Israel-Turkey Ties Ease Into New Era With ‘Soft’ Collaboration
JNS.org – Earlier this month, officials from the Turkish and Israeli foreign ministries met for the first time in more than six years to discuss cooperation in areas such as energy, trade and tourism. As Turkey and Israel ease into a new era in their relationship, collaboration on more sensitive issues like security has been slower to emerge.
Israeli Foreign Ministry Director General Yuval Rotem and Turkish Foreign Undersecretary Umit Yalcin met in Ankara on February 1st. Both countries agreed to normalize ties last summer.
The two sides also agreed to future exchange visits by government ministers as well as business, academic and cultural delegations, starting with visits to Israel by Turkish Culture and Tourism Minister Nabi Avci and Economy Minister Nihat Zeybekci. Avci visited Israel last week to attend the International Mediterranean Tourism Market exhibition in Tel Aviv. His trip was the first Turkish ministerial visit to the Jewish State since the May 2010 Gaza flotilla incident, which triggered the deterioration of Turkey-Israel ties.
A senior Turkish Foreign Ministry official, who asked not to be named, told JNS.org that “cooperation in tourism, energy, the economy, etc. will come [first], while security and intelligence issues may take some time [to develop]. But I can say that both sides have the [desire] and will try their best so that all the dimensions of the relationship can be fully restored.”
Yet, on the same day as the recent bilateral consultations in Ankara, Turkey condemned the Israeli government’s approval of the construction of new settlements.
“Israel’s continuation of such acts that threaten to destroy the basis for a lasting peace, despite the constant warnings of the international community, causes dismay,” the Turkish Foreign Ministry said in a statement.
In addition to the talks in Ankara, a visiting delegation led by the Israeli Foreign Ministry’s Rotem met with Governor of Istanbul, Vasip Sahin. Shai Cohen, the Israeli Consul General in Istanbul, described that meeting as “very good, open and friendly.”
“We talked about cooperation projects, about the need to work with determination on all mutual issues. … We also talked about Istanbul being a major city with a lot of potential to further expand [our bilateral] relations,” Cohen said.
The normalization of Turkish-Israeli relations is “starting, step by step, mainly on ‘soft power’ [issues] like trade, culture, academic ties and tourism,” explained Cohen.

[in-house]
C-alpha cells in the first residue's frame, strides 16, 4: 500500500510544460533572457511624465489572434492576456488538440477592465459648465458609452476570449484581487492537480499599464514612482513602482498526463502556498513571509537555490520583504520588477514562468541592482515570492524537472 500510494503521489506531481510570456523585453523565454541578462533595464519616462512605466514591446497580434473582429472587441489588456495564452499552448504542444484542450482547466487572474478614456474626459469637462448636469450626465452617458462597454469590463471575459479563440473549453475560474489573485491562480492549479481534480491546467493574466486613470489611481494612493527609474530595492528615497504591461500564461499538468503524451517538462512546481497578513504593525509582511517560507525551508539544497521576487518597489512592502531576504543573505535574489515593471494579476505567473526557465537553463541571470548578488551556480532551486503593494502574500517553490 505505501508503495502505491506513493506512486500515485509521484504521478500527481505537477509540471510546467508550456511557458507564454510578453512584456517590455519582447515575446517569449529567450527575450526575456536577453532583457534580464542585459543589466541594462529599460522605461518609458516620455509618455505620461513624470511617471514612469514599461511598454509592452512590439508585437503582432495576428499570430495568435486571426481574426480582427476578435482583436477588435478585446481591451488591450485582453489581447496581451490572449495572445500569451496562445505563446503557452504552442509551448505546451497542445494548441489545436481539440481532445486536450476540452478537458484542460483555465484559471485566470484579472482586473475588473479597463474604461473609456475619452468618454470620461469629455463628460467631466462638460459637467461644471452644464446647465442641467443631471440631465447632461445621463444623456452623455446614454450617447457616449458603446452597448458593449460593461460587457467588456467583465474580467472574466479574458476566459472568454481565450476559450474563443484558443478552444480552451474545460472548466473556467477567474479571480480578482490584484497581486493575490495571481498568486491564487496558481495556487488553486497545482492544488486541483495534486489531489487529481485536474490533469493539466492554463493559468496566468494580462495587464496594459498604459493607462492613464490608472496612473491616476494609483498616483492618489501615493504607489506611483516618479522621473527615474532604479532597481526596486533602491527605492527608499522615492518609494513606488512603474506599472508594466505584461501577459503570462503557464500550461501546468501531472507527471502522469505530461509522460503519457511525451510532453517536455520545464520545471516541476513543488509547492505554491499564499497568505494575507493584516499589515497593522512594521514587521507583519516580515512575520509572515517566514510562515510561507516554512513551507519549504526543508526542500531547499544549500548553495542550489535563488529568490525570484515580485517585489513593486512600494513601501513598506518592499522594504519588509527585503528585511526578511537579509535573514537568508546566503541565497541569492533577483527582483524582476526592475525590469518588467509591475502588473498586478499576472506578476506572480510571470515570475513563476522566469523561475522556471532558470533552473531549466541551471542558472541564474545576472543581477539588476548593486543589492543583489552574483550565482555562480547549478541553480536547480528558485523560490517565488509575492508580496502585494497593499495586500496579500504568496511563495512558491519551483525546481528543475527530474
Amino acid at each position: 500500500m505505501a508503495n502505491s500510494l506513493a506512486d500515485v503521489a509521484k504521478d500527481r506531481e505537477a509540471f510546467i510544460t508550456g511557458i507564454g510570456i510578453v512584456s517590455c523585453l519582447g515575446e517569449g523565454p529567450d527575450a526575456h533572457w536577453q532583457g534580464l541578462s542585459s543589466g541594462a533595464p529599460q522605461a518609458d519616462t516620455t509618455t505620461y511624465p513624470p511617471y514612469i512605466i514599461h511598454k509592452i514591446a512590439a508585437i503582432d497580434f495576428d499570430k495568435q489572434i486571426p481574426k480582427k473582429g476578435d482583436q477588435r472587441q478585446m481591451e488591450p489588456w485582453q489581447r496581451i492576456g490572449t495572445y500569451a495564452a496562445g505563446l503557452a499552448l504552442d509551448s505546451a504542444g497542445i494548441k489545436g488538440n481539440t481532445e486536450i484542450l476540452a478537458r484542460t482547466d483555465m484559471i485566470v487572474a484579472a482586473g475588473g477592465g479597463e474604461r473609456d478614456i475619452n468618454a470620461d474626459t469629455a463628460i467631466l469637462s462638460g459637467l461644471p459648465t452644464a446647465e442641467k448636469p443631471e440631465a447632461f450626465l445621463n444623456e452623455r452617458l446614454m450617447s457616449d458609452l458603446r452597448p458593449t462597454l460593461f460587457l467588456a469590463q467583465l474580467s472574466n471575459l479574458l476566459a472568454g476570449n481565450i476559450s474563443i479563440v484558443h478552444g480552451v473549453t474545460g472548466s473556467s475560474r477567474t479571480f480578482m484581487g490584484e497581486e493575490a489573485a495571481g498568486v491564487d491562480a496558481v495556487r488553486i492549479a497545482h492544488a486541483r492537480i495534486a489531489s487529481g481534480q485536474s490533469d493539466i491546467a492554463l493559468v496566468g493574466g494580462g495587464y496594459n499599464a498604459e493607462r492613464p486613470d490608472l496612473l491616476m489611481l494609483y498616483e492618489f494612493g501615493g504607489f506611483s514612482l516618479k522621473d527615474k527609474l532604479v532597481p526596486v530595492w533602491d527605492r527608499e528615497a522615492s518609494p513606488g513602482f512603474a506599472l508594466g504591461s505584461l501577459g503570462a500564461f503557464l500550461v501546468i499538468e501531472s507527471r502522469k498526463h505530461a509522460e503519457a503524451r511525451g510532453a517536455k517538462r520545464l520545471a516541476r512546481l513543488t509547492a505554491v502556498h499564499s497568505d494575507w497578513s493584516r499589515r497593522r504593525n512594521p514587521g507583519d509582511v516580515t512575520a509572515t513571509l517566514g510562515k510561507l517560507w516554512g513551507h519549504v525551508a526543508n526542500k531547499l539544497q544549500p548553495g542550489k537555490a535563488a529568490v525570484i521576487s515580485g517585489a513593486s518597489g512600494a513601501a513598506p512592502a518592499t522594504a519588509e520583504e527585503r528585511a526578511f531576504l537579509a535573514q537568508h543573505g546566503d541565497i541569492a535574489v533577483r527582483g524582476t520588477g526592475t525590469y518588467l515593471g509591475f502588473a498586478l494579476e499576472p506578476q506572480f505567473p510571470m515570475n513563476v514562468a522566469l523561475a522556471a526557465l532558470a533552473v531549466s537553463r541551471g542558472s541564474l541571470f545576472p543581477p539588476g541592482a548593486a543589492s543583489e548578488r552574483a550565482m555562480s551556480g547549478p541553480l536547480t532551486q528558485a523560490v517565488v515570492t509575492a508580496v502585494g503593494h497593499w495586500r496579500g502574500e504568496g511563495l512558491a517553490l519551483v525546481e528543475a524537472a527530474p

The Israeli delegation also met with the chief rabbi of Turkey, Rav Ishak Haleva, and prominent members of the Turkish Jewish community.
According to Nisya İsman Allovi, the director of the Jewish Museum of Turkey, “The delegation [also learned about] Turkish diplomats serving in several countries under Nazi occupation, who succeeded in saving the lives of Jews from Nazi atrocities. [These figures included] Selahattin Ülkümen, Turkey’s Consul General at Rhodes from 1943-1944, who was honored in 1990 by Yad Vashem as Righteous Among the Nations.”
Rotem wrote on Twitter that he was “moved to learn so much about Istanbul’s rich Jewish history at the city’s Jewish Museum and to meet with Chief Rabbi Ishak Haleva.”
Turkish minister’s Israel trip
During his landmark visit to Israel last week, Turkish Tourism Minister Avci spoke at a joint press conference with his Israeli counterpart, Tourism Minister Yariv Levin.
“There were 260,000 Israelis who visited Turkey last year, and I think it is possible to raise the number to 600,000, as it was before [bilateral ties deteriorated],” Avci said. Levin, meanwhile, said Israel sees Turkey as a successful model for its tourism industry.
Avci’s itinerary in Israel also included attending the inauguration of Jaffa’s Turkish Culture House, an event that was postponed indefinitely when Turkish-Israeli ties broke down in 2010.
Hay Eytan Cohen Yanarocak, a Turkey analyst at Tel Aviv University’s Moshe Dayan Center for Middle Eastern and African Studies, called Avci’s visit a “significant move towards future cooperation” between Israel and Turkey.
“These efforts will only be fruitful if they [are] supported by [further action],” Yanarocak said. “Therefore, more senior-level bilateral visits should take place.”
Karel Valansi is a political correspondent for the Istanbul-based Şalom Jewish weekly newspaper.